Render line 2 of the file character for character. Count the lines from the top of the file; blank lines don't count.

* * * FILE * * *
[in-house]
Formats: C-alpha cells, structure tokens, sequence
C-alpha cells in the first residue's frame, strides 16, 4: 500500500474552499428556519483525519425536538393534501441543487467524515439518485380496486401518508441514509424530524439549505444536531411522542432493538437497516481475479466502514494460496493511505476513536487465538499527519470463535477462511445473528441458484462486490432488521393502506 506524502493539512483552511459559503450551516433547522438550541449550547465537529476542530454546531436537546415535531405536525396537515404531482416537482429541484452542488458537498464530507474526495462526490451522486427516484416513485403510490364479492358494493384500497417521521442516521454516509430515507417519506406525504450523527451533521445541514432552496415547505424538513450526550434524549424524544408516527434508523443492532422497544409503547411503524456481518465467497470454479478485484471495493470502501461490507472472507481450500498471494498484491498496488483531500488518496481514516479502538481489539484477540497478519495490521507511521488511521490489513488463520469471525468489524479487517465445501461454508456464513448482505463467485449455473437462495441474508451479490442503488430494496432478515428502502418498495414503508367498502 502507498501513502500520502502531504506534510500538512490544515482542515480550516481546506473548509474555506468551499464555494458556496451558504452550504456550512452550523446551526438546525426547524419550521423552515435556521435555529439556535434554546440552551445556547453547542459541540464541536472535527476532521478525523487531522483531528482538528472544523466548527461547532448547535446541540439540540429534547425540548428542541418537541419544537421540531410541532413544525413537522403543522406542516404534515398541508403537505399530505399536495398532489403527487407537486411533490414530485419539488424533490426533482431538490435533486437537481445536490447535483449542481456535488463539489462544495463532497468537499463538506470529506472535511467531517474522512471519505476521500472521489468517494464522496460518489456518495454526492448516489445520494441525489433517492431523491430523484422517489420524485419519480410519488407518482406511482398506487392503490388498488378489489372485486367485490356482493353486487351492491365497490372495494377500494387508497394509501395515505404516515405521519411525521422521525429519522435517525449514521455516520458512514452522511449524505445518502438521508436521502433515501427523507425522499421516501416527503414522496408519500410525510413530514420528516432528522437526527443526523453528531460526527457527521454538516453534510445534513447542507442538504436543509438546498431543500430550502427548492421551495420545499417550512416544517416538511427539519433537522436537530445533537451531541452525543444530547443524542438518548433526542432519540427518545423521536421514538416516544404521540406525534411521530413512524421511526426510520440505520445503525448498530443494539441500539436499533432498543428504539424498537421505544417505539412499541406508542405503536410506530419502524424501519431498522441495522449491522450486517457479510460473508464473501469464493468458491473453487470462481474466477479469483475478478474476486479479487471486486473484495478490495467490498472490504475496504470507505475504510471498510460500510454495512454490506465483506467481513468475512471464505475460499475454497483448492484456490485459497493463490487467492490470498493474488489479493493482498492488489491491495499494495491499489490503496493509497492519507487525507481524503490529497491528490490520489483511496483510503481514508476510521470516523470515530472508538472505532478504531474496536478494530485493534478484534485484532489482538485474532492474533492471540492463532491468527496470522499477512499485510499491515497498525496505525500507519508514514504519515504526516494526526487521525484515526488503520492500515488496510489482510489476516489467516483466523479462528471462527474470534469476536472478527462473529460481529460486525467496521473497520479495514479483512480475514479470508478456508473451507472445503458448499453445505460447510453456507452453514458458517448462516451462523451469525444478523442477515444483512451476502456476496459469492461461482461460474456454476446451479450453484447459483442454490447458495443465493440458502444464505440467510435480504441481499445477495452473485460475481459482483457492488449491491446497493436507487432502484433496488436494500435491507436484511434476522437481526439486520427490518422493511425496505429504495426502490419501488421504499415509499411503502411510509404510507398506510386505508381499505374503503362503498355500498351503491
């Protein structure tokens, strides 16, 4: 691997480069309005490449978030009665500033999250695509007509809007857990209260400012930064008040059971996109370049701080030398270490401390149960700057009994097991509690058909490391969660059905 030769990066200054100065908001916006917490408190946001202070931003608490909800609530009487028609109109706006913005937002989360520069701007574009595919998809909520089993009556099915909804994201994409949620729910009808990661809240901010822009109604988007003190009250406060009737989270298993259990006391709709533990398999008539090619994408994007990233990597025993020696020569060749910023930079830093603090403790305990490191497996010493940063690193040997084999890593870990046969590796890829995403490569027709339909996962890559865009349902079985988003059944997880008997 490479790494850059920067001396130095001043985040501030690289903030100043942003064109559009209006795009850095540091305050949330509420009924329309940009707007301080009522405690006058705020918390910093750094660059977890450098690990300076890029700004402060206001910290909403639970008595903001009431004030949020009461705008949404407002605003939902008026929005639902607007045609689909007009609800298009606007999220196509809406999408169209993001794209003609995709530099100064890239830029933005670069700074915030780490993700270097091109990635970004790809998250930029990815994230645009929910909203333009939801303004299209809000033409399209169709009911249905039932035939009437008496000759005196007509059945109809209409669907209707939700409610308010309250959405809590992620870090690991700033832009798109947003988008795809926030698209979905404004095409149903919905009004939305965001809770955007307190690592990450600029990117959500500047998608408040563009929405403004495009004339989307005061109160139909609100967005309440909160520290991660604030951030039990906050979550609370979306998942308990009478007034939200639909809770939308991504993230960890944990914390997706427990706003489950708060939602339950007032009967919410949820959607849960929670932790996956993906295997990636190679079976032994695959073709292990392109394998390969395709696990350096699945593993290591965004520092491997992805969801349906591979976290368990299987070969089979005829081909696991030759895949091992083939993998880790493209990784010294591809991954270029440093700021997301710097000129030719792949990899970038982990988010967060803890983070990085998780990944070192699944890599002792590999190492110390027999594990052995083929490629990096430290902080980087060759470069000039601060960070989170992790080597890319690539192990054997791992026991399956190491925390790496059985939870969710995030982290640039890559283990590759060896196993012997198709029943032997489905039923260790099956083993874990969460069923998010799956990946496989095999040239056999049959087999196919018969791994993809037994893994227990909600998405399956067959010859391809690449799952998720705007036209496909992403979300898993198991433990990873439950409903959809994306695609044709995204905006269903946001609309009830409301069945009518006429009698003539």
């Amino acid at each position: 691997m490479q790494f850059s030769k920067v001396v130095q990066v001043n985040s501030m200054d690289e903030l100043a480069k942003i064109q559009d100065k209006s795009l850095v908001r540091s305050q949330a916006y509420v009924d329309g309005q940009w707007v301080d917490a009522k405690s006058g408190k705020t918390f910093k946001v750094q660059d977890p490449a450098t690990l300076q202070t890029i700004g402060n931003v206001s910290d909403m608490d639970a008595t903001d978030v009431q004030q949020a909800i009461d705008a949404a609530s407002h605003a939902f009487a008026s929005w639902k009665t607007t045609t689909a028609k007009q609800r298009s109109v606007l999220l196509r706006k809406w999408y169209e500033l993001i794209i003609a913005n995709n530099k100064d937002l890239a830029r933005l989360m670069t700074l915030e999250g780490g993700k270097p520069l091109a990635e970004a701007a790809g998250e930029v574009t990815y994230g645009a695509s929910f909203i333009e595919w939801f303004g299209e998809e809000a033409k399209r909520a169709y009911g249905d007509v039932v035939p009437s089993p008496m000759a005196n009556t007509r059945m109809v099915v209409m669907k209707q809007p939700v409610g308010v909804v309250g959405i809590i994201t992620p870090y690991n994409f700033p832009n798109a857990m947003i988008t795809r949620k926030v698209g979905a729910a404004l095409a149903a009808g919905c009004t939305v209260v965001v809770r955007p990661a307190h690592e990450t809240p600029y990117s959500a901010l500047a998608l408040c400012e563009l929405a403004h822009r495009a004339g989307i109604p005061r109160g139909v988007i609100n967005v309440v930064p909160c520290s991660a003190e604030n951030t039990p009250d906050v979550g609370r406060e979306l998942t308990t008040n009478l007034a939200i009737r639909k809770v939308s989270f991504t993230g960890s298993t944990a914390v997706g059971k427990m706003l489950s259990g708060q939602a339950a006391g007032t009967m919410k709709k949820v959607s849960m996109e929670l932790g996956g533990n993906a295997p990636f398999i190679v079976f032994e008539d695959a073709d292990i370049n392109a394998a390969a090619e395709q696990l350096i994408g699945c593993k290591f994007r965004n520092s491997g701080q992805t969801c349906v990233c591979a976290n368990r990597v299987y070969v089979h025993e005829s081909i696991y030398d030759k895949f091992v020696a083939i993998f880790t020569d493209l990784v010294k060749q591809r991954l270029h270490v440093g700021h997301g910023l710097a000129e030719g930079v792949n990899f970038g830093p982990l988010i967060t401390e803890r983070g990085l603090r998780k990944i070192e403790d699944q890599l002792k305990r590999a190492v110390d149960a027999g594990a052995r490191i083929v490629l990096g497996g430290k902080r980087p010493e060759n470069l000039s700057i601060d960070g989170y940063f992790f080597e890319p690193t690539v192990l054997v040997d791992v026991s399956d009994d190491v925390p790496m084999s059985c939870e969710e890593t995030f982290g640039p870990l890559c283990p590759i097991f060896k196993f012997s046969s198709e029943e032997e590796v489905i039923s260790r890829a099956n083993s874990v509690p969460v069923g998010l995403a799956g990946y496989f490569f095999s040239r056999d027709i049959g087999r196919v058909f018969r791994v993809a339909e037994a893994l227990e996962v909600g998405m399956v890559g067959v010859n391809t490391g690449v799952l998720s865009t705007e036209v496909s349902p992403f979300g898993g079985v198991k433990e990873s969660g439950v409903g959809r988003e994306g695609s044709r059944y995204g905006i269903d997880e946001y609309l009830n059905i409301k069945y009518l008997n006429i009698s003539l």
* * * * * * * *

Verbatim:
Formats: C-alpha cells, structure tokens, sequence